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Do Photons Exist?

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Posted by Richard Ruquist on October 23, 2004 14:52:01 UTC

Nobody knows if any particles exist, including photons. This is an ambiguity in quantum theory.

Quantum theory is incomplete in that there is know way of knowing if only waves exist, or only particles exist or both exist all the time. It is a matter of interpretation, or belief or faith.

Feymann did QED theory using particles only. But he also had to use positrons coming back from the future. Can you beoieve that. Yet he got a theory that is said to be the most accurate theory ever based on measurements.

But at face value, quantum mechanics is only about waves or eigenfunctions, which have no physical existence. It is presumed that the waves collapse into point particles when we try to measure the waves. But there is no theory of the collapse. The moment of collapse is the only moment that a particle even exists for it immediately becomes some other sort of wave, like the eigenfunctions of an electron, if the response to detecting the light is a current. In this interpretation only waves existmost of the time.

The state to which the waves collapse to is random for a single collapse. Only the sum of a great number of collapses is predited by the eigenfunctions. An alternative interpretation is that each individual collapse creates a seprpate universe and that every possibility is realized all the time. Can you believe that?

Bohm theory is the only theory where both waves and particles exist at the same time, and both are real. The waves then guide the particles as to where they go. I actually like this one the best, but it is perhaps the least popular among physicists. But some believe it in like it was a religion.

The point is that physicists tend to believe in one interpretation or another, as a matter of faith. There is no rational basis to choose one over the other. The mathematics is essentially the same and the predictions always the same no matter which interpretation you believe in.

Now you seem to believe that only particles exist and you seem to assign classical properties to these particles, like saying that a photon has a particular spin now and forever.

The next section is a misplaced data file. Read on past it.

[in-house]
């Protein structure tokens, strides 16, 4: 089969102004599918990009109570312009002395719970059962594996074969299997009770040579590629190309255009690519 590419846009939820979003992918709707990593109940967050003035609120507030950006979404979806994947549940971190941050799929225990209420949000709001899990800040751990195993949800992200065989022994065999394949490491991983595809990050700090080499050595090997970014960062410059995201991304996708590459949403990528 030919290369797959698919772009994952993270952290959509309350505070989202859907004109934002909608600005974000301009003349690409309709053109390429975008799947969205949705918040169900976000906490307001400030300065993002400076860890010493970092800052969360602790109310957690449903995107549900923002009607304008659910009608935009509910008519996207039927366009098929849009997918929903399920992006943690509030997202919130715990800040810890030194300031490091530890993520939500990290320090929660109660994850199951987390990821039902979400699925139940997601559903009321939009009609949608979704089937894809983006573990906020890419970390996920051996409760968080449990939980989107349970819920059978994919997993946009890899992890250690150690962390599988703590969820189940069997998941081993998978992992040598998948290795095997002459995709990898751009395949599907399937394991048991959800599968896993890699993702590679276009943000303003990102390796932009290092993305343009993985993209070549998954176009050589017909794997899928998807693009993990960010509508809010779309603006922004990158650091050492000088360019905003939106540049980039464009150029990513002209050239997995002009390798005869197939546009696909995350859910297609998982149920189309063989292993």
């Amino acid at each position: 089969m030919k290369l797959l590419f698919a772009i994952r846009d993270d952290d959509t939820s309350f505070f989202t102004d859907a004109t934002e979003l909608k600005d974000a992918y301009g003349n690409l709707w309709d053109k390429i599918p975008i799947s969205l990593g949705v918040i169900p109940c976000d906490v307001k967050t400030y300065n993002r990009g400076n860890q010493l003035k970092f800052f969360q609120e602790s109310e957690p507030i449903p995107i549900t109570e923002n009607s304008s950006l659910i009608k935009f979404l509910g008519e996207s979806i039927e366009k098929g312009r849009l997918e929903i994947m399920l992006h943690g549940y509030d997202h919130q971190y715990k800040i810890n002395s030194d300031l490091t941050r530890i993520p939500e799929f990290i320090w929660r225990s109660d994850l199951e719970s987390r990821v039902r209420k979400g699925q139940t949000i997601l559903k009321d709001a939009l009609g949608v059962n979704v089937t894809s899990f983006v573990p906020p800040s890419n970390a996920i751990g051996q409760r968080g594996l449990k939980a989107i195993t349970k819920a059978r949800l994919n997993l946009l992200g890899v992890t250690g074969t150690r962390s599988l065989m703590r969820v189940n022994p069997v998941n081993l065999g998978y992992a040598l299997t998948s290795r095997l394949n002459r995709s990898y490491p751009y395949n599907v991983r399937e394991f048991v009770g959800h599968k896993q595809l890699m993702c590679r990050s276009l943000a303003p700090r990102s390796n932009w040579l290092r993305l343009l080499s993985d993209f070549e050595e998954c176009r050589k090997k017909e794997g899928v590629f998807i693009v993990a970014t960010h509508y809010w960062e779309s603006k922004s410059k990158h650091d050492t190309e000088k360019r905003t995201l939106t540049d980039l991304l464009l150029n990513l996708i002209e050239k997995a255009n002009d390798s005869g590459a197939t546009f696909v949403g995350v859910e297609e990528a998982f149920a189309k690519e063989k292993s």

Well, photons are described by Maxwell's equations, a wave theory. In that theory you can propagate linearly polarized waves, which have at the same time two opposite spins, or in reality no spin at all. Or you can propagate circularly polarized waves, which have either right handed spin or left handed spin. However, if you measure a linearly polarized wave with circularly polarized you detect circular polarization.

That is all classical thinking. It seems to be the same as your explanation. But it does not include the randomness inherent in quantum mechanics. In quantum mechanics any individual photon is in all possible states at the same time until a measurement makes it collapse to a particular state, or choose a particular universe, or... You see, it is incoeerect to use classical thinking to describe quantum effects.

Worm Holes: They are never connections to every other piece of matter in the universe.

Although in string theory such connections could be the result of compactification of 16 of the 26 dimensions of boson string theory. But that is not the worm holes of GR theory. GR Worm holes exist in 4-d.

The 6-d thread that connects specific entangled particles are not worm holes and the entanglement can be broken resulting in the precipatation of the thread into 4-d space as axions.

So worm holes cannot extent thru black hole event horizons. mIf particle pairs happen to straddle the event horizon, their entanglement is broken as in Hawking's black hole radiation theory.

And photons never have mass. They only have momentum, if, of course, they even exist.

Any more questions?

Richard

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